Skyscraper-newswatch (except CFNO)

Marlin Travel

Signature/Redhead & Chef

Signature Ad

Badanai

Big Box

Sports
Click here to see more
Subscribe

Sports Teams

Poll
Following last weekends "Open Streets" event, the city has indicated it wants to expand the program. Is this a good idea?



Total Votes: 258
View Results Past Polls

User Submitted Photo Gallery
Submit Your Own Photos
2014-07-27 at 6:00 PM

Getting the job done

By Matt Vis, tbnewswatch.com
St. Joseph FoundationGrand A Day Draw tickets are now on sale. $1,000 daily draws in November. Grand Prize draw is for $10,000. License #M738339Click Here

THUNDER BAY -- Pavel Krainik has come to understand the perils of being the top seed in a tennis tournament.

As he showed Sunday, Krainik is also starting to learn how handle the pressure of having the No. 1 in front of his name on a draw sheet.

The 21-year-old from Toronto won the Port Arthur Family Dental Mid-Canada Open men’s singles title with a 7-6 (4), 6-4 victory in the final over Dusty Boyer at the Thunder Bay Community Tennis Centre. The Mid-Canada Open is the biggest tournament of the year on the city's tennis calendar.

“I’ve had many experiences before where I lost in the first rounds being first seed. I was just taking it one match at a time and I think my focus this week was very good,” he said after the match.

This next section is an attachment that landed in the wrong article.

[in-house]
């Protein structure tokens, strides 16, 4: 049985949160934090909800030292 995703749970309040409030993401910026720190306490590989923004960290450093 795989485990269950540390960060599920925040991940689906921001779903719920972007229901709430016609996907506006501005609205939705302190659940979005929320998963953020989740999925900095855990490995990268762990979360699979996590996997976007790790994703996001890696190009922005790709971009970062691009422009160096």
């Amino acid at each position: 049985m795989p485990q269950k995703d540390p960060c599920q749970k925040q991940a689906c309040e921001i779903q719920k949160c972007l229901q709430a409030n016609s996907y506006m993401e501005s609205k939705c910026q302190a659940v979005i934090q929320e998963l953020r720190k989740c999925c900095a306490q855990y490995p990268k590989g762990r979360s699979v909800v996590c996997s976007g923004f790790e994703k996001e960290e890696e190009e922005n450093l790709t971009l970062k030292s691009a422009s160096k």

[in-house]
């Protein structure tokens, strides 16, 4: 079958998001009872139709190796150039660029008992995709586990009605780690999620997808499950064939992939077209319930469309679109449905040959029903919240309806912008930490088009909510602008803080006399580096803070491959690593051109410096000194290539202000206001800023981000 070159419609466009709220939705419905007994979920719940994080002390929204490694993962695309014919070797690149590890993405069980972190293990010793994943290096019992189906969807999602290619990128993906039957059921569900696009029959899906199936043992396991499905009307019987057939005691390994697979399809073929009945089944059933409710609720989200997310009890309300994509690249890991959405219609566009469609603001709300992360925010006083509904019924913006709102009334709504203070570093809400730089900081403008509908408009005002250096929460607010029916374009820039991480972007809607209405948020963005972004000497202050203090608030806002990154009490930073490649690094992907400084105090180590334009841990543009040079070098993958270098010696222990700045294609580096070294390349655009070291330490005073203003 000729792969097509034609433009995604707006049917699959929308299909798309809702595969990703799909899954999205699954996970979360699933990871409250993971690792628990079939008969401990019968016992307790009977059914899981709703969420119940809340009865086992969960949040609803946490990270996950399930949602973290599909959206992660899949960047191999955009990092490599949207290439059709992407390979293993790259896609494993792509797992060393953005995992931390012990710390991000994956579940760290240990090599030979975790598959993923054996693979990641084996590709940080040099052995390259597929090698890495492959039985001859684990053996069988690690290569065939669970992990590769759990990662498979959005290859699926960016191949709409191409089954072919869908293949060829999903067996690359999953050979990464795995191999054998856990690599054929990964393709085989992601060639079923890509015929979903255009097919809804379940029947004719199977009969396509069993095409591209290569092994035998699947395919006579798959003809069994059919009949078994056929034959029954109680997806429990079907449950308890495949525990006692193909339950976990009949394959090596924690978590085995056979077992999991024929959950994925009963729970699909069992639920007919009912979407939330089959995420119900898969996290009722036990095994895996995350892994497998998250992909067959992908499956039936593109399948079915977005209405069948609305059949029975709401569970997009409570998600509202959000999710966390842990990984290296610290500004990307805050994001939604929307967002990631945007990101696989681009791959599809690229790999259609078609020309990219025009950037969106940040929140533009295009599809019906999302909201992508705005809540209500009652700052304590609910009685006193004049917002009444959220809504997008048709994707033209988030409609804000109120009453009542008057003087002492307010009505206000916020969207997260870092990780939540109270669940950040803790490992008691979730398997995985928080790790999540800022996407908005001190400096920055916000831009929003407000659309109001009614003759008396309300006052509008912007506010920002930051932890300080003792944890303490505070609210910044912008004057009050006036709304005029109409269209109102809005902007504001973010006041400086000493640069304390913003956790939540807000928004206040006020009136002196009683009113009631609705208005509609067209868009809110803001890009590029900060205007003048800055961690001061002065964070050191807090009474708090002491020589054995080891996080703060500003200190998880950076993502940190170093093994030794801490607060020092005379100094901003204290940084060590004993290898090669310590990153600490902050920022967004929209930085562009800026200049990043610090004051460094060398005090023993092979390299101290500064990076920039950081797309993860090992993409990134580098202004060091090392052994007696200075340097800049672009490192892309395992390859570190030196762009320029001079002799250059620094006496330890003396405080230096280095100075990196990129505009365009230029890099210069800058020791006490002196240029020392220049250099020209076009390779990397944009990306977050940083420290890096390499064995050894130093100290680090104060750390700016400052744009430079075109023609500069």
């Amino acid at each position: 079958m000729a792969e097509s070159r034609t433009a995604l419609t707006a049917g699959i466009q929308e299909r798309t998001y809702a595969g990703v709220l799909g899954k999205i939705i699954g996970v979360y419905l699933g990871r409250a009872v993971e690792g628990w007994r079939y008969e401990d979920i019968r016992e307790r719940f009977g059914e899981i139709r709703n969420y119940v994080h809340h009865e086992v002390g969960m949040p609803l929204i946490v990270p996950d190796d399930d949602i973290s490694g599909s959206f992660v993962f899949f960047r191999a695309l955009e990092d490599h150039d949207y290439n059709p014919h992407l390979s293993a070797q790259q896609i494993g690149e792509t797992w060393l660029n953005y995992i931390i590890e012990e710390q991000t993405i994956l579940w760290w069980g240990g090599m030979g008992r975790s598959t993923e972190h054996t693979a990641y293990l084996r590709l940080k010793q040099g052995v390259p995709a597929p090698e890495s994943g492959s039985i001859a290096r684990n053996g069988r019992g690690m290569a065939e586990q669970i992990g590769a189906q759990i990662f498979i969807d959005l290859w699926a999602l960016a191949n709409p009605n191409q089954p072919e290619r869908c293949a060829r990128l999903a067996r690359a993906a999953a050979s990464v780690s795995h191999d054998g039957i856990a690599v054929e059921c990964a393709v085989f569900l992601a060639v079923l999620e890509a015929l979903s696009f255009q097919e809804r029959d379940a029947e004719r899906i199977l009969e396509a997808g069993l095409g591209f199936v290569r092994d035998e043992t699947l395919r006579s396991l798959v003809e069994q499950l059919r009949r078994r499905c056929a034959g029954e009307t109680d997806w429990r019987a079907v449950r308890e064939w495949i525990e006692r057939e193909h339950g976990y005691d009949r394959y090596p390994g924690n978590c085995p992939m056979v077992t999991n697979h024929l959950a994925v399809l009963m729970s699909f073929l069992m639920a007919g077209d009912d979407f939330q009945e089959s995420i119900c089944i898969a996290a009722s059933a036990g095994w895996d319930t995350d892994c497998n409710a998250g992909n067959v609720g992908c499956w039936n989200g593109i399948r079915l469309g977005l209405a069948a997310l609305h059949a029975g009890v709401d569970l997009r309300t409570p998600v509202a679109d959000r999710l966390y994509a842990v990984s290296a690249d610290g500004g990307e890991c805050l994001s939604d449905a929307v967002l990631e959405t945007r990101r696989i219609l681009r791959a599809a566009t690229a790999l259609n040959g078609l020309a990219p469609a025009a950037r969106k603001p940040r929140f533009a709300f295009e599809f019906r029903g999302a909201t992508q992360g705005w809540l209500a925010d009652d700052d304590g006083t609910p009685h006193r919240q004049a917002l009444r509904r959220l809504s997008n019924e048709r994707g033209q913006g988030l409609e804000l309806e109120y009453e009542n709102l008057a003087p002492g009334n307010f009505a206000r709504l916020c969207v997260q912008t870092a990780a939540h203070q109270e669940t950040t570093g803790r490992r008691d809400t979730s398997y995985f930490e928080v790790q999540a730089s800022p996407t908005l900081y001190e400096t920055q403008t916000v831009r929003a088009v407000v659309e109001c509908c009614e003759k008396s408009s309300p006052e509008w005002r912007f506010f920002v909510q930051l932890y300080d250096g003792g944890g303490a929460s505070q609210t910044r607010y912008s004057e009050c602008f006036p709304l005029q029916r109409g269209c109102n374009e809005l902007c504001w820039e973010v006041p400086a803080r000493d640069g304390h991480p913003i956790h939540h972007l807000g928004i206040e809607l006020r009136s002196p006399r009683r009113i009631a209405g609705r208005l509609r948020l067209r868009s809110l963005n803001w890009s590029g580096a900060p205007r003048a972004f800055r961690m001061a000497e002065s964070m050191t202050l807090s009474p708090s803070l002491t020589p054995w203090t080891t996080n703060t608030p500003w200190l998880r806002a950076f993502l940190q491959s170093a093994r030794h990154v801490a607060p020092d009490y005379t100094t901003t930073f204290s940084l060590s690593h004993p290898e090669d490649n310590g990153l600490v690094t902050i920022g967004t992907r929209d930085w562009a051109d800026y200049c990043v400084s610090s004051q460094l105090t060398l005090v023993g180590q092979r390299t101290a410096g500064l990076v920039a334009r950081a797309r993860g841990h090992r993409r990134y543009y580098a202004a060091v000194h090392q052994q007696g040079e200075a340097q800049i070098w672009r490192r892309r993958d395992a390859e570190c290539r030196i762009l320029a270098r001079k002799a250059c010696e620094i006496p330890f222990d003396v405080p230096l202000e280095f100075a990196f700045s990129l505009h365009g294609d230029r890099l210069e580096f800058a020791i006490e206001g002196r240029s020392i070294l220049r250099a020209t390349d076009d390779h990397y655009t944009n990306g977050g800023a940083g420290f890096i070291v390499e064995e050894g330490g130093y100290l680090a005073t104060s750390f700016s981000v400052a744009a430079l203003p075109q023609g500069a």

“Before I used to have a pretty big issue with (being seeded first)...I learned just to play one point at a time.”

The mentality of not dwelling on past or future points came in handy early for Krainik as he was able to escape many difficult situations.

Boyer, who reached the championship match after a Saturday semifinal victory over reigning titlist Tony Larson, had multiple chances to come away with the first set, constantly attacking Krainik’s serve but was only 1-for-7 in converting his break point opportunities in the set, failing on his final six attempts.

Throughout the match both players had to contend with a strong wind out of the north, forcing them to make adjustments to their shot selection with each changeover.

The match got off to a shaky start for both players, as each one was broken in the first service games and Krainik admitted they weren’t prepared initially for the blustery conditions

Boyer had three opportunities to break again in Krainik’s second service game, jumping out to a 0-40 lead. Krainik was able to save all three and was able to hold.

At 2-2 in the set Boyer once again had multiple break points but could not capitalize from being up 15-40.

Krainik and Boyer settled down and held their next few games with relative ease until Boyer knocked on the door again at 4-4. On break point Boyer had a look at a second serve and stepped in but could not take advantage as Krainik controlled the ensuing long rally and ended up taking the game.

That led to the first set tiebreak. Krainik jumped out to an early lead, going up a mini-break but Boyer held on and eventually got back to even.